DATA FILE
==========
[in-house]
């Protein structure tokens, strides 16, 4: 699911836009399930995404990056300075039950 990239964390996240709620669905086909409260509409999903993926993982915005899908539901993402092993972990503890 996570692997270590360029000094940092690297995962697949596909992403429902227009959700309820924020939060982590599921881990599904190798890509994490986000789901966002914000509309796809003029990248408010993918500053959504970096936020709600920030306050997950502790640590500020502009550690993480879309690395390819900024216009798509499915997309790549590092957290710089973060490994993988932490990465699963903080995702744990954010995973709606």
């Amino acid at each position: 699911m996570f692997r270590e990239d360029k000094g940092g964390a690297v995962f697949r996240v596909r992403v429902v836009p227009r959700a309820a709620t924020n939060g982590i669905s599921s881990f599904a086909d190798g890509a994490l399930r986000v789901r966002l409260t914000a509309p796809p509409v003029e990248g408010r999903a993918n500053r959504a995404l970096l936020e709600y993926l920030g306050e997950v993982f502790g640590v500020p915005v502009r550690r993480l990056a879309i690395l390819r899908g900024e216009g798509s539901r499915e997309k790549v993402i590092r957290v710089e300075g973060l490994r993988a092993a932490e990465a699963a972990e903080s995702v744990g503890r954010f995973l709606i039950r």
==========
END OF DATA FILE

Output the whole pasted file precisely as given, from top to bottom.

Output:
[in-house]
């Protein structure tokens, strides 16, 4: 699911836009399930995404990056300075039950 990239964390996240709620669905086909409260509409999903993926993982915005899908539901993402092993972990503890 996570692997270590360029000094940092690297995962697949596909992403429902227009959700309820924020939060982590599921881990599904190798890509994490986000789901966002914000509309796809003029990248408010993918500053959504970096936020709600920030306050997950502790640590500020502009550690993480879309690395390819900024216009798509499915997309790549590092957290710089973060490994993988932490990465699963903080995702744990954010995973709606």
């Amino acid at each position: 699911m996570f692997r270590e990239d360029k000094g940092g964390a690297v995962f697949r996240v596909r992403v429902v836009p227009r959700a309820a709620t924020n939060g982590i669905s599921s881990f599904a086909d190798g890509a994490l399930r986000v789901r966002l409260t914000a509309p796809p509409v003029e990248g408010r999903a993918n500053r959504a995404l970096l936020e709600y993926l920030g306050e997950v993982f502790g640590v500020p915005v502009r550690r993480l990056a879309i690395l390819r899908g900024e216009g798509s539901r499915e997309k790549v993402i590092r957290v710089e300075g973060l490994r993988a092993a932490e990465a699963a972990e903080s995702v744990g503890r954010f995973l709606i039950r």